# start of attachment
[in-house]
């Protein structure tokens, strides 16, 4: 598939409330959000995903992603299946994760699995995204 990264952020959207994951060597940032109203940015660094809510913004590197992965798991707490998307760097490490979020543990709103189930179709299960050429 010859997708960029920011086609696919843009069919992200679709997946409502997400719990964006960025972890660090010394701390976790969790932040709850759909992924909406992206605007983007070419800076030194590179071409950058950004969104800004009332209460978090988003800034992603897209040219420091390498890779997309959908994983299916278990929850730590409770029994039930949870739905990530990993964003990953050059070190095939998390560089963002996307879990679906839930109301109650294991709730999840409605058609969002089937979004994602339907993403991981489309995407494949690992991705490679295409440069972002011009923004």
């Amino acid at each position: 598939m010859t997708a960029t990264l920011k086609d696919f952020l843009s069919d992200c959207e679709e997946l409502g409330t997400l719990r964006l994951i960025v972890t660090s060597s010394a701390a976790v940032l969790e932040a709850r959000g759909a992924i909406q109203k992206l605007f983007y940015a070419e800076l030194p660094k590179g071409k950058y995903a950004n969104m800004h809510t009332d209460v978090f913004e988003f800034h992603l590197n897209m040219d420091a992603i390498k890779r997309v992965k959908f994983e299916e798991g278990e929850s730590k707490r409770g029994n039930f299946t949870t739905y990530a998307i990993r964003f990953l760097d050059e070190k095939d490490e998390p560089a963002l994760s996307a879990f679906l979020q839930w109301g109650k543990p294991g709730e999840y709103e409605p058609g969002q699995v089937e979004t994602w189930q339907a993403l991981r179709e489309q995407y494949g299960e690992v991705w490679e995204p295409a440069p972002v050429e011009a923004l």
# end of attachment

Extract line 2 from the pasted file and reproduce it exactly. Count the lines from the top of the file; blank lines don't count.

């Protein structure tokens, strides 16, 4: 598939409330959000995903992603299946994760699995995204 990264952020959207994951060597940032109203940015660094809510913004590197992965798991707490998307760097490490979020543990709103189930179709299960050429 010859997708960029920011086609696919843009069919992200679709997946409502997400719990964006960025972890660090010394701390976790969790932040709850759909992924909406992206605007983007070419800076030194590179071409950058950004969104800004009332209460978090988003800034992603897209040219420091390498890779997309959908994983299916278990929850730590409770029994039930949870739905990530990993964003990953050059070190095939998390560089963002996307879990679906839930109301109650294991709730999840409605058609969002089937979004994602339907993403991981489309995407494949690992991705490679295409440069972002011009923004």